After enough of these “auspicious” signs from Heaven, on January 10, 9 AD, Wang Mang “formally” accepted the resignation of the Han Dynasty and consigned Ruzi back to his nursery. If Ruzi had ever even known he was Emperor, he didn’t raise much of a fuss in anything except his diaper. Wang Mang formally proclaimed his new dynasty to be the Xin Dynasty, meaning “New.” Despite this obvious assertion, there was very little new about what Wang Mang was going to do. His policies were a slavish adherence to the ancient Confucian doctrine to the very letter and the very number. He was a revolutionary, in a sense, in that he wanted to model a “lost” society that had been both ancient and perfect. This effort would result in near-disaster for China. Wang Mang is Emperor, and let’s get into the crazy.
What WERE Wang Mang’s economic policies? Some of them seem like objectively good ideas. Wang Mang outlawed slavery in China, which is only slightly less awesome when one realizes that slavery had never really been a big thing in China in the first place. Wang introduced things like a personal income tax, too, which was a totally new thing for China, in addition to starting China’s first national bank! All of these are very modern policies. He completely upended the Chinese aristocracy, reintroducing old nobilities and ranks to correspond with the exact letter of Confucian philosophy – weird, but still not crazy yet.
One of Wang’s biggest early changes, and the one that gains him the title of “first socialist,” was his land reform policy. Land reform would be a major Marxist initiative throughout the 19th and 20th Centuries, so it makes sense they would look on Wang’s reforms with favor. Wang Mang outright banned the sale of land, and decreed that large estates were to be broken up and redistributed to the peasants. This was not out of some economic drive for equality like the Marxists, but instead an attempt to realize Confucian idealist views of the peasant landholder. Under Wang’s policies, eight families would hold an equal land of area in a boxed grid, with the middle square in the Rubik’s cube of rice fields being used in common. This collectivist, top-down organization would be replicated by Mao and Stalin almost two millennia later, and it was a radical move to redress inequality and reinstate an old-style agrarian economy that both Confucius and Thomas Jefferson would have approved of.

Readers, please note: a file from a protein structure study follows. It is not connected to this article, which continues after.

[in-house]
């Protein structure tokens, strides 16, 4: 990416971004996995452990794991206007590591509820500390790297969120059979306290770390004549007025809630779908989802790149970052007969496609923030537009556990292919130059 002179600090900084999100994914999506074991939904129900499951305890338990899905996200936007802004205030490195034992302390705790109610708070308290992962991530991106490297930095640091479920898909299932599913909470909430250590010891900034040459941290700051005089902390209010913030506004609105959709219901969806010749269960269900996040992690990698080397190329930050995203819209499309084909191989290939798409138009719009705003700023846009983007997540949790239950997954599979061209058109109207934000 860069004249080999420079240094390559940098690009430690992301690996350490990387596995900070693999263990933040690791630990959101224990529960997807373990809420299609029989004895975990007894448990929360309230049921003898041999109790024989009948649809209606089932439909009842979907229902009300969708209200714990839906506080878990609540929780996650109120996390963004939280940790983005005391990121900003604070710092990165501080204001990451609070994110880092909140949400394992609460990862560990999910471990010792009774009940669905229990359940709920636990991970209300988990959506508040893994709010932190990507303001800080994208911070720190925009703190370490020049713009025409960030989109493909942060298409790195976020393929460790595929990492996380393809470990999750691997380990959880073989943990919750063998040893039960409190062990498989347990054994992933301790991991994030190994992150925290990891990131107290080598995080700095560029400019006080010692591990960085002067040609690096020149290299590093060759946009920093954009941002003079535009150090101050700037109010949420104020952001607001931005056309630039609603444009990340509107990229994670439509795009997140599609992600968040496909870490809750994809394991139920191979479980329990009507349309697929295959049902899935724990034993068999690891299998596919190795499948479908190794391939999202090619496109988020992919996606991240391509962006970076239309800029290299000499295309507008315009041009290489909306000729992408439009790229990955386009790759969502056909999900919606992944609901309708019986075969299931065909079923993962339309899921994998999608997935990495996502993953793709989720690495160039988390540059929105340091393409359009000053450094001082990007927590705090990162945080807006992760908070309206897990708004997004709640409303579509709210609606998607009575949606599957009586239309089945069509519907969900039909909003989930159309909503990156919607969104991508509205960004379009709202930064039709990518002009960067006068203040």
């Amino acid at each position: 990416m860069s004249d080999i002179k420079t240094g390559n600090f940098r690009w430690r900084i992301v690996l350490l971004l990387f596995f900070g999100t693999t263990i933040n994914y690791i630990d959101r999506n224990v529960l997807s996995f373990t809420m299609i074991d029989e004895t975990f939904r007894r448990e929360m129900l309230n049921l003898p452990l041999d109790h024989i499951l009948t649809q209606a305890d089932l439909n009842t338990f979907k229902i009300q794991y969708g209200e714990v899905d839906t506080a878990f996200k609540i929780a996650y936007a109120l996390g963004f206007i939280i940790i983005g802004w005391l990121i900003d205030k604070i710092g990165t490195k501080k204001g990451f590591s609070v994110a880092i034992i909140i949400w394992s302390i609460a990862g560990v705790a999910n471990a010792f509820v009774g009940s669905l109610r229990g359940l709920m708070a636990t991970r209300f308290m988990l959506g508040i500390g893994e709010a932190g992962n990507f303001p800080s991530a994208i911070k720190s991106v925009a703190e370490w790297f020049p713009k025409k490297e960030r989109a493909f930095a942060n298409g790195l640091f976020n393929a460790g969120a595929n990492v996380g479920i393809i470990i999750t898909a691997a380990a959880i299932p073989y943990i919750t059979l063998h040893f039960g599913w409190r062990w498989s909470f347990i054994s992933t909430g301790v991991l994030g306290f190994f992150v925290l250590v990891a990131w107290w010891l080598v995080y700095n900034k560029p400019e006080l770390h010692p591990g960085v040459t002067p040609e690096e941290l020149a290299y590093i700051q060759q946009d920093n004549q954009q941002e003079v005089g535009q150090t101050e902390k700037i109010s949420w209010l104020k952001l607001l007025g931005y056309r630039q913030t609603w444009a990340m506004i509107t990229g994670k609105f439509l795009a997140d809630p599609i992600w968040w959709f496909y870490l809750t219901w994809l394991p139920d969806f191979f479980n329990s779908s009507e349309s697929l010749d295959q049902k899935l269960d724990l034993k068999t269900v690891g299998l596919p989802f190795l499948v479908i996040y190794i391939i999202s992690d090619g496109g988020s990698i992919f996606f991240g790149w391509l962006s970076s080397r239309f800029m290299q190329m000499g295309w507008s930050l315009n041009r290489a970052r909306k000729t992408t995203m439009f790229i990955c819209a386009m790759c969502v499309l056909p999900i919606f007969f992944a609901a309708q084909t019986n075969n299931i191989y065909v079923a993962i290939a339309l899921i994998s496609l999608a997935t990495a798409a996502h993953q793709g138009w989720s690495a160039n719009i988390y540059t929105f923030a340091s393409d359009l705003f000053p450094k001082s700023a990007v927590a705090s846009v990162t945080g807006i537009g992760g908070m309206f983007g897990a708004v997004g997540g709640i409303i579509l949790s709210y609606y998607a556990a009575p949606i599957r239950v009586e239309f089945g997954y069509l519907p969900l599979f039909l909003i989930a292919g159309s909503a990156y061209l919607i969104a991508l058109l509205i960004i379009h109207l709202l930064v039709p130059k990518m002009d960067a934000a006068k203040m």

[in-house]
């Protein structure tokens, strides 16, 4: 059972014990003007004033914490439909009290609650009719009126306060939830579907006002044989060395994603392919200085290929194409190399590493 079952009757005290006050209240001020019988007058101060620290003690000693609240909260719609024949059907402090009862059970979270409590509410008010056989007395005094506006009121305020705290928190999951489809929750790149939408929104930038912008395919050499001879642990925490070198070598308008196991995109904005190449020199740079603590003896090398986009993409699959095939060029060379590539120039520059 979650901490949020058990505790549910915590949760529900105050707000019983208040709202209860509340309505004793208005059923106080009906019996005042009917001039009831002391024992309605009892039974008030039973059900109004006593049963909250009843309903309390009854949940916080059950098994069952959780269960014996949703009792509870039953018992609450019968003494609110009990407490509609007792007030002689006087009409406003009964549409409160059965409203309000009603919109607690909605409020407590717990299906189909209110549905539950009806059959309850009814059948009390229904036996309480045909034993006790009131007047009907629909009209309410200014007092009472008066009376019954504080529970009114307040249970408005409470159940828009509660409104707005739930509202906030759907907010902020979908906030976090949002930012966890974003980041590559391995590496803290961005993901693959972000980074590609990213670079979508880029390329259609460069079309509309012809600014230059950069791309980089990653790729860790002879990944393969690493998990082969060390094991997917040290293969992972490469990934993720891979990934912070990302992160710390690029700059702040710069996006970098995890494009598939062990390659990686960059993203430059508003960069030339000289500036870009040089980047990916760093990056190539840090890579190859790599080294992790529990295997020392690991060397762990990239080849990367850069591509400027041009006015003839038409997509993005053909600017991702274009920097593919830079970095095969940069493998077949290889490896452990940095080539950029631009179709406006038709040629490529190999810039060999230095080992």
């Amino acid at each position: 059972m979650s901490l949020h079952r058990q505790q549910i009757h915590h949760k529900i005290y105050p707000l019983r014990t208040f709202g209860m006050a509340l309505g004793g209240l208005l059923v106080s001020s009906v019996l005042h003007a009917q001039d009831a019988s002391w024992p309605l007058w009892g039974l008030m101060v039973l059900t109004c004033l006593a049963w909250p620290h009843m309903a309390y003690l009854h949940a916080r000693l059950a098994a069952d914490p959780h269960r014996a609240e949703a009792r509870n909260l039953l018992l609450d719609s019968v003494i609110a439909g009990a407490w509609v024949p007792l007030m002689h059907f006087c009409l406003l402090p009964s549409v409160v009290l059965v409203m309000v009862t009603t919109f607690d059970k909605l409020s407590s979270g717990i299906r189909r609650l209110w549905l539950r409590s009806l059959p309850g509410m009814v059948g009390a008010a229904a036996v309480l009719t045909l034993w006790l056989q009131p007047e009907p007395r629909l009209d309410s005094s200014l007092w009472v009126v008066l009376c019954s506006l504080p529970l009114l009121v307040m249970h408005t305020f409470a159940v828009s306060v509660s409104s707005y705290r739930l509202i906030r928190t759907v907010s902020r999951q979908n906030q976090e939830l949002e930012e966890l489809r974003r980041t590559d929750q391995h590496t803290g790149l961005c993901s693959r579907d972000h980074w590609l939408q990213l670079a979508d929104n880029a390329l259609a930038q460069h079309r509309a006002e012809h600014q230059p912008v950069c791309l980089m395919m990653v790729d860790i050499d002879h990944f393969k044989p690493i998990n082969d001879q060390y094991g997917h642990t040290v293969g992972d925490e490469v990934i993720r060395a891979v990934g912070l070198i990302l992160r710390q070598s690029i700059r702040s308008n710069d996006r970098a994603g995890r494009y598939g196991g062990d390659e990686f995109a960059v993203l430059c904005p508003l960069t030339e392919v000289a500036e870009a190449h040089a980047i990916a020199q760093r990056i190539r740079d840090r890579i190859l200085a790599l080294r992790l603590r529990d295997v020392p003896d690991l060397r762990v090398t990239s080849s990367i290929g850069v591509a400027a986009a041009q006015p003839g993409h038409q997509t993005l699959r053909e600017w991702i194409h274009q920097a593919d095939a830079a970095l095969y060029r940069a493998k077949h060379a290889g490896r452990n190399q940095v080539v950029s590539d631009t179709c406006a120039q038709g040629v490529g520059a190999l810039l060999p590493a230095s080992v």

If Wang had stopped there, things might have been all right. But that’s the problem with taking holy books or philosophical texts 100% literally: the cool comes mixed with the alright mixed with the absurd mixed with the disastrous. If Wang had stuck to land reform, equalizing, and banning slavery, he would have been awesome. But he couldn’t stop there. He had to fulfill all the Confucian dreams. It’s like Libertarians: they’re cool when they want more guns or free speech rights or legal weed, but then they start talking about the Federal Reserve and no taxes and child porn and it’s off to Crazy Town.
One of Wang Mang’s big obsessions was names. According to the Confucian utopian ideal, the names of things were supremely important because of the precise orientation of ceremony and Heaven. If the names were right, cosmic order was restored and yin and yang would once again be balanced. Things had to be called what they were for Heaven to smile fondly upon China.
So Wang Mang set about changing names. Not only did he completely change the calendar and rename every province and rank in China to correspond with old Confucian ideals, he even renamed the geography to correspond with a traditional concept of the “Four Seas,” which involved renaming a small lake as an ocean and Tibet as a sea. This was all harmless, of course. But then.